It's twenty years since Lucy Gannon, creator of highly successful television series Soldier Soldier, Peak Practice and Bramwell, wrote for the stage. So some theatregoers were intrigued, expectant and even excited about the world premiere of Broken Hearted.
A few months ago the playwright spoke about being nervous at the prospect of returning to the stage after such a long time. In the programme for Broken Hearted, the Derbyshire writer goes on to explain how she took a one-act play which had been sitting on a shelf and turned it into her latest work.
She concludes, "If you come to the theatre, you'll find out if it was all a horrible mistake or a worthwhile attempt."
I don't think anyone who sees Broken Hearted will regard it as anything but a worthwhile attempt - yet it lacks the depth and originality which would turn it into a huge success.
However, there's plenty to commend in the production which is well acted, cleverly presented and sensitively directed by Derby LIVE's artistic producer Pete Meakin.
Broken Hearted is the story of Nancy, a down-to-earth bistro owner who has to come to terms with a nightmare scenario: the disappearance of her lover who's missing, presumed dead, after a surfing accident on his stag do in Woolacombe.
Kathryn Hunt, well-known for her role as Angela Harris in Coronation Street, gives such a fitting performance as Nancy that you think Lucy Gannon might have had her in mind when she wrote the play.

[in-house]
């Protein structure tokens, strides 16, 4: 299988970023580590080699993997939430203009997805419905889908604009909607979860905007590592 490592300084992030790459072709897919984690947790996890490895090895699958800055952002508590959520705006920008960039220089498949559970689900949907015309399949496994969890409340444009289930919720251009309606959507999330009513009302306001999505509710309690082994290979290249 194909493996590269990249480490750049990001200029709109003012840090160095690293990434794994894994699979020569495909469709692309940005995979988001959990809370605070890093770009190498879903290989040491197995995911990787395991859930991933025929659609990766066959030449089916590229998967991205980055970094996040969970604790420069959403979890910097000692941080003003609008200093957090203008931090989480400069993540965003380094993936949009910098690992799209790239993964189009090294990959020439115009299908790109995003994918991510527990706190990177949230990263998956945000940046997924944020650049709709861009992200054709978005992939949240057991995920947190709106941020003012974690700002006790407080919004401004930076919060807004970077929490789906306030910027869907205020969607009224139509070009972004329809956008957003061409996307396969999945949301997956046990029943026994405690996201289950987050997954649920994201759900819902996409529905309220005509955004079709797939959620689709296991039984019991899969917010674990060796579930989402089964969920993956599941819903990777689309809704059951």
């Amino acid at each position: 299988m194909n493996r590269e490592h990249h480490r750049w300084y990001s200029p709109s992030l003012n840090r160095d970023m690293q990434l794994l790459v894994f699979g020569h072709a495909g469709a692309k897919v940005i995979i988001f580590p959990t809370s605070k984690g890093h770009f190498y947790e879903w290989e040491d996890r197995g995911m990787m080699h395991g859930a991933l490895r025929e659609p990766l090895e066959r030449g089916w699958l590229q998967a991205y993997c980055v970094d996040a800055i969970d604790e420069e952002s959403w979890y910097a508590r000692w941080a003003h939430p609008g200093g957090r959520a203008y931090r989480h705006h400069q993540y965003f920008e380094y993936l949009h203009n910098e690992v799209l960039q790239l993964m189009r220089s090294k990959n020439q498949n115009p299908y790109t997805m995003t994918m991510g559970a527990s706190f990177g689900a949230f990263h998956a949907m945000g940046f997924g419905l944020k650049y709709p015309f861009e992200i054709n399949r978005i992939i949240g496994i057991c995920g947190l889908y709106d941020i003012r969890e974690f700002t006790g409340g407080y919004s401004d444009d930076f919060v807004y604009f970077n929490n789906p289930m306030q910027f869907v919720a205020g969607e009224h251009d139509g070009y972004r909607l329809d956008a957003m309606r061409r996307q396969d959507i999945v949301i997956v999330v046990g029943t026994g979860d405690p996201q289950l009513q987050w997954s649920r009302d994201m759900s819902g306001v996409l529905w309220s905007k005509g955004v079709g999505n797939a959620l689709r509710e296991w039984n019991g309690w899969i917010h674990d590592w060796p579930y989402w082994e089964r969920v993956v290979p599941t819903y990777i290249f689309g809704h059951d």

Hunt makes Nancy appear real, a woman who loves life and has great feelings for those around her but can't resist complaining about people who get in the way, especially old couples who've "reached incontinence and senility together".
Her passion for Eddie is matched by her refusal to say anything disrespectful about him after he goes missing - and also by her contempt for him when he unexpectedly turns up a few months later.
There's an exciting rapport between Hunt and Thomas Craig who plays Eddie. That's hardly surprising when you realise he played her husband Tommy Harris in Coronation Street for more than three years. Craig is totally convincing as a man who acts without thinking and then struggles to undo the consequences.
It's good to see Derbyshire actor Steven Blakeley back on a stage in his home city. Last year he gave a fine performance as Benedick in the Derby LIVE Much Ado About Nothing production and he's equally impressive in Broken Hearted as bistro worker Will. His timing is excellent and his face is full of expression; he's turning into an accomplished comic actor.
There's good support from Sophie-Louise Dann as the slightly wacky Mo and Gillian Axtell as Nancy's overbearing, yappy mother Kay.
There are some really funny lines but the first quarter of the play seems too bogged down by the trivialities of life in the bistro. Thankfully there's a major gear change when it's revealed that Eddie is missing, tension and poignancy being injected into the production.
The second half is more enjoyable as Gannon analyses how resentment and hate turn to forgiveness and reconciliation. The ending, however, is fairly predictable.
Gannon proclaims in the programme that writing for the theatre is a "hiding to nothing" because it "wouldn't matter if it was the most amazing piece of drama ever because if no one comes to see it, it will be a flop." Broken Hearted isn't the most amazing piece of drama - but despite the small number of people in the audience the night I attended, it certainly isn't a flop either.
"Broken Hearted" runs until Saturday, May 29th
Reviewer: Steve Orme